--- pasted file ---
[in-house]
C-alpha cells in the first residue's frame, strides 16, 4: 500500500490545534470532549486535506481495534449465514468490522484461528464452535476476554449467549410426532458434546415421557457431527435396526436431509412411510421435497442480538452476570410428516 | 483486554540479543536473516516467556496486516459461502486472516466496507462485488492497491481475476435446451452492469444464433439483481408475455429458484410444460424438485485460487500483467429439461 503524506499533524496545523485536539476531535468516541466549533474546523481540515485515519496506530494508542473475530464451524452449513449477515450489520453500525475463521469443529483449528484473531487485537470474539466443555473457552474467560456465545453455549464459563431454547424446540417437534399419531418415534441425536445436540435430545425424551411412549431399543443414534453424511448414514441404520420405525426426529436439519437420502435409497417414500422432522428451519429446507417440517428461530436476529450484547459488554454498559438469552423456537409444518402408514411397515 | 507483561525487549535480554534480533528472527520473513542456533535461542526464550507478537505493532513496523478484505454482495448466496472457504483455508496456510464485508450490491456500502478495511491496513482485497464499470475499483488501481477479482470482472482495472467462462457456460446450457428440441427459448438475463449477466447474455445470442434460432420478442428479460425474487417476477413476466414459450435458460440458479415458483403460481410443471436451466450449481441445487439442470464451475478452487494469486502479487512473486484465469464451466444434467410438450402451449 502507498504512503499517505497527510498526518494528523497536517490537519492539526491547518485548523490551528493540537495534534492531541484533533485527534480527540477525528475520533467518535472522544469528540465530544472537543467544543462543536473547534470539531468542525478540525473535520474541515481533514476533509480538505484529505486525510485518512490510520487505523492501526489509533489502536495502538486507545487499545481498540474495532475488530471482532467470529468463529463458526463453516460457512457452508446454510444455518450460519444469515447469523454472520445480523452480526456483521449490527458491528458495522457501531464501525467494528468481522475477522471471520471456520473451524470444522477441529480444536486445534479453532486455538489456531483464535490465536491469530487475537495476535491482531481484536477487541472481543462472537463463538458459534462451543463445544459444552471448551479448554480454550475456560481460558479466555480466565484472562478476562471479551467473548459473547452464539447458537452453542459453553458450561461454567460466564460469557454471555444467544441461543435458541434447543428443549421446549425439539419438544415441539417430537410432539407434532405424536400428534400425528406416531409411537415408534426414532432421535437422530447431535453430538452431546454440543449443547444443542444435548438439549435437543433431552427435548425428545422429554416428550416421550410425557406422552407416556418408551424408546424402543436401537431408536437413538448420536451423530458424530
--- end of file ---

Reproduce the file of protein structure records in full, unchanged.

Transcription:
[in-house]
C-alpha cells in the first residue's frame, strides 16, 4: 500500500490545534470532549486535506481495534449465514468490522484461528464452535476476554449467549410426532458434546415421557457431527435396526436431509412411510421435497442480538452476570410428516 | 483486554540479543536473516516467556496486516459461502486472516466496507462485488492497491481475476435446451452492469444464433439483481408475455429458484410444460424438485485460487500483467429439461 503524506499533524496545523485536539476531535468516541466549533474546523481540515485515519496506530494508542473475530464451524452449513449477515450489520453500525475463521469443529483449528484473531487485537470474539466443555473457552474467560456465545453455549464459563431454547424446540417437534399419531418415534441425536445436540435430545425424551411412549431399543443414534453424511448414514441404520420405525426426529436439519437420502435409497417414500422432522428451519429446507417440517428461530436476529450484547459488554454498559438469552423456537409444518402408514411397515 | 507483561525487549535480554534480533528472527520473513542456533535461542526464550507478537505493532513496523478484505454482495448466496472457504483455508496456510464485508450490491456500502478495511491496513482485497464499470475499483488501481477479482470482472482495472467462462457456460446450457428440441427459448438475463449477466447474455445470442434460432420478442428479460425474487417476477413476466414459450435458460440458479415458483403460481410443471436451466450449481441445487439442470464451475478452487494469486502479487512473486484465469464451466444434467410438450402451449 502507498504512503499517505497527510498526518494528523497536517490537519492539526491547518485548523490551528493540537495534534492531541484533533485527534480527540477525528475520533467518535472522544469528540465530544472537543467544543462543536473547534470539531468542525478540525473535520474541515481533514476533509480538505484529505486525510485518512490510520487505523492501526489509533489502536495502538486507545487499545481498540474495532475488530471482532467470529468463529463458526463453516460457512457452508446454510444455518450460519444469515447469523454472520445480523452480526456483521449490527458491528458495522457501531464501525467494528468481522475477522471471520471456520473451524470444522477441529480444536486445534479453532486455538489456531483464535490465536491469530487475537495476535491482531481484536477487541472481543462472537463463538458459534462451543463445544459444552471448551479448554480454550475456560481460558479466555480466565484472562478476562471479551467473548459473547452464539447458537452453542459453553458450561461454567460466564460469557454471555444467544441461543435458541434447543428443549421446549425439539419438544415441539417430537410432539407434532405424536400428534400425528406416531409411537415408534426414532432421535437422530447431535453430538452431546454440543449443547444443542444435548438439549435437543433431552427435548425428545422429554416428550416421550410425557406422552407416556418408551424408546424402543436401537431408536437413538448420536451423530458424530